Footprint of Destruction: Chinese Projects Damaging Environment Across Africa

December 12, 2019 Updated: December 17, 2019

NAIROBI, Kenya—The environmental footprint China is leaving in Africa through its projects, mainly the “One Belt, One Road” initiative, has sparked a heated debate on the continent in the past few years. The reason is that China is doing little to ensure that countries in which it has big projects are left with minimal environmental impact. In fact, they’re often left in far worse shape than when they were found.

Kenya’s President Uhuru Kenyatta recently gave the China Road and Bridge Corporation the go-ahead to construct an elevated 27-kilometer (17-mile) expressway linking downtown Nairobi to the Jomo Kenyatta International Airport. The aim was to ease traffic congestion and enable travelers catch their flights in a timely manner.

However, the expressway was earmarked to cut through Uhuru Park, a much-loved recreational park spanning 32 acres on the fringes of Nairobi’s Central Business District.

After protests and public outcry, the government revised its decision and rerouted the road, which is to be built in the next two to three years. If the project had gone ahead as planned, it would have cut 1.3 acres off the historic park.

Children and adults enjoy boat rides on a fine afternoon on Uhuru Park’s man-made lake. (Dominic Kirui for The Epoch Times)

The Chinese-built standard-gauge railway that runs through the Nairobi National Park is another case. In December 2016, the National Environmental Management Authority issued a license giving Kenya Railways permission to construct SGR Phase 2A, which passes through the middle of the park on an elevated bridge. The Nairobi National Park is the only one in the world that shares a fence with a city: Nairobi.

Funded by China, the $1.5 billion railway links Naivasha to Nairobi, where it links to another Chinese-funded $3.2 billion line between the Port of Mombasa and Nairobi. The section that runs through the park stretches for 7 kilometers (4 miles).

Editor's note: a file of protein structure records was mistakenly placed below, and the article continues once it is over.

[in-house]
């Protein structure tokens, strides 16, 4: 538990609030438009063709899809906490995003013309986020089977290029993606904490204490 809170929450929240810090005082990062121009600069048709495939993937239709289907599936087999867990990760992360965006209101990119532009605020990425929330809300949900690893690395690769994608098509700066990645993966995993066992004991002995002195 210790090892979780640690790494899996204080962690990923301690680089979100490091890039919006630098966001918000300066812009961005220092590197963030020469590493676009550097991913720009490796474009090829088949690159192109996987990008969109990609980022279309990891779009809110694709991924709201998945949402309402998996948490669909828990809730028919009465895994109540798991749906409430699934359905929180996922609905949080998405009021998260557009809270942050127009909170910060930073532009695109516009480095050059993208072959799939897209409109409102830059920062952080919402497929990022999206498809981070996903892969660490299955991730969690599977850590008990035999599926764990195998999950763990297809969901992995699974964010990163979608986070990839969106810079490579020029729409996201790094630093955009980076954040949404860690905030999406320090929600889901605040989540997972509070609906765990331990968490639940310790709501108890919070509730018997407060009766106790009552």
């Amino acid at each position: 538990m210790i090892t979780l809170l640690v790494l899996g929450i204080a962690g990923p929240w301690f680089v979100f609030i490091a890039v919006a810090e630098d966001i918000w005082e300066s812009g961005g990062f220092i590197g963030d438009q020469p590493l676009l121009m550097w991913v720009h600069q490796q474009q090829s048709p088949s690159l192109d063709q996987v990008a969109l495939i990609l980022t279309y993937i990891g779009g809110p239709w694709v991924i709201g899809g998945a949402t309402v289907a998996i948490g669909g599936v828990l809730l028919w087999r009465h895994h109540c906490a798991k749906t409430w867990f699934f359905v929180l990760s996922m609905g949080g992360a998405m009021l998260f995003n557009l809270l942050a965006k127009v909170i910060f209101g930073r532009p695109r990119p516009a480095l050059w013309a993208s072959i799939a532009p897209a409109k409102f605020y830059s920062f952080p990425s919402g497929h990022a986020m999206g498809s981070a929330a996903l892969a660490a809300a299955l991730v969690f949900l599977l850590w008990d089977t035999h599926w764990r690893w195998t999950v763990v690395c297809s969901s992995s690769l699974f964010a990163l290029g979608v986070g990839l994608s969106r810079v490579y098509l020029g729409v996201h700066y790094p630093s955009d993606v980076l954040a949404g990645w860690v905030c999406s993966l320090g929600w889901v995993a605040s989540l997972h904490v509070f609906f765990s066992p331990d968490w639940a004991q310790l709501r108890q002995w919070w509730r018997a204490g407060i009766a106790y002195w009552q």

The railway has interfered with the natural habitat of the plants and animals in the park, and the ecological and environmental damage is irreversible, Kahindi Lekalhaile, chief operations director at the Africa Network for Animal Welfare, told The Epoch Times. In addition, there has been increased human–wildlife conflict since the construction of the railway.

“A country like Kenya cannot ignore China and must hold them responsible for the damage they cause,” otherwise there will be bigger problems down the road, Lekalhaile said.

“By allowing the Chinese to build the railway through the Nairobi National Park and also eventually through the Lake Nakuru National Park as it heads towards Kisumu is like saying that any person in power can influence an institutional organization, and the courts or civil society groups can do nothing about it apart from just talk and raise public awareness.”

A section of the standard guage railway as it enters the Nairobi National Park on November 13, 2019. (Dominic Kirui for The Epoch Times)

Several other large projects funded or built by the Chinese across Africa have led to serious environmental degradation, while at the same time allowing Beijing to grow its influence in Africa, flexing its muscle through the projects.